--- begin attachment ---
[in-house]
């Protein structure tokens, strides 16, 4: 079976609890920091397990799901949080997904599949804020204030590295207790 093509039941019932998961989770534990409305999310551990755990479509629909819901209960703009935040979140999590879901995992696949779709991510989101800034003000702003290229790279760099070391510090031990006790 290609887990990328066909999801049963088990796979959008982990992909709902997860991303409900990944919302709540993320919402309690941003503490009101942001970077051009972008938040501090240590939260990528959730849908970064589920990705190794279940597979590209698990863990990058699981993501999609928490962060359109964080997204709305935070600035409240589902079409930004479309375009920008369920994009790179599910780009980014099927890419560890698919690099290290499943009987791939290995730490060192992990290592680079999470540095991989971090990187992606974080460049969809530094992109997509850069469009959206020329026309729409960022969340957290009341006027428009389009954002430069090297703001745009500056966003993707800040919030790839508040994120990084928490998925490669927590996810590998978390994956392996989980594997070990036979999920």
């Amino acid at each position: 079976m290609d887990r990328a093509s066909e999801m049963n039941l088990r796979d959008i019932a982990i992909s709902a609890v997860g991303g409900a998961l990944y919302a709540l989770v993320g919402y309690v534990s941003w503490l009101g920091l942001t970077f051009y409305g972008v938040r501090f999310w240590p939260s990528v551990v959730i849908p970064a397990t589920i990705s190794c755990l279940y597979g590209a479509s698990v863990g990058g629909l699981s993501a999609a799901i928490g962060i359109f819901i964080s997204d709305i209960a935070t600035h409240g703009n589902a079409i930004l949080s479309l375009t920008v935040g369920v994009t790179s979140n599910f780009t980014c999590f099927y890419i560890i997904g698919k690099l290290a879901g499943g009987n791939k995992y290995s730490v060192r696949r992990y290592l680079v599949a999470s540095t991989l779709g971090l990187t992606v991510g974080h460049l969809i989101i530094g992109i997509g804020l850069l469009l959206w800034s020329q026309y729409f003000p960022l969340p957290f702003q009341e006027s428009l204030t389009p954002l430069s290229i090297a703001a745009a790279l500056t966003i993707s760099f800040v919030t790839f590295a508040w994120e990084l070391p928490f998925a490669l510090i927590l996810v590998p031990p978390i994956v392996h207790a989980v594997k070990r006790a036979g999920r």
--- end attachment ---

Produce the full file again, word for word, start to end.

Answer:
[in-house]
């Protein structure tokens, strides 16, 4: 079976609890920091397990799901949080997904599949804020204030590295207790 093509039941019932998961989770534990409305999310551990755990479509629909819901209960703009935040979140999590879901995992696949779709991510989101800034003000702003290229790279760099070391510090031990006790 290609887990990328066909999801049963088990796979959008982990992909709902997860991303409900990944919302709540993320919402309690941003503490009101942001970077051009972008938040501090240590939260990528959730849908970064589920990705190794279940597979590209698990863990990058699981993501999609928490962060359109964080997204709305935070600035409240589902079409930004479309375009920008369920994009790179599910780009980014099927890419560890698919690099290290499943009987791939290995730490060192992990290592680079999470540095991989971090990187992606974080460049969809530094992109997509850069469009959206020329026309729409960022969340957290009341006027428009389009954002430069090297703001745009500056966003993707800040919030790839508040994120990084928490998925490669927590996810590998978390994956392996989980594997070990036979999920």
């Amino acid at each position: 079976m290609d887990r990328a093509s066909e999801m049963n039941l088990r796979d959008i019932a982990i992909s709902a609890v997860g991303g409900a998961l990944y919302a709540l989770v993320g919402y309690v534990s941003w503490l009101g920091l942001t970077f051009y409305g972008v938040r501090f999310w240590p939260s990528v551990v959730i849908p970064a397990t589920i990705s190794c755990l279940y597979g590209a479509s698990v863990g990058g629909l699981s993501a999609a799901i928490g962060i359109f819901i964080s997204d709305i209960a935070t600035h409240g703009n589902a079409i930004l949080s479309l375009t920008v935040g369920v994009t790179s979140n599910f780009t980014c999590f099927y890419i560890i997904g698919k690099l290290a879901g499943g009987n791939k995992y290995s730490v060192r696949r992990y290592l680079v599949a999470s540095t991989l779709g971090l990187t992606v991510g974080h460049l969809i989101i530094g992109i997509g804020l850069l469009l959206w800034s020329q026309y729409f003000p960022l969340p957290f702003q009341e006027s428009l204030t389009p954002l430069s290229i090297a703001a745009a790279l500056t966003i993707s760099f800040v919030t790839f590295a508040w994120e990084l070391p928490f998925a490669l510090i927590l996810v590998p031990p978390i994956v392996h207790a989980v594997k070990r006790a036979g999920r």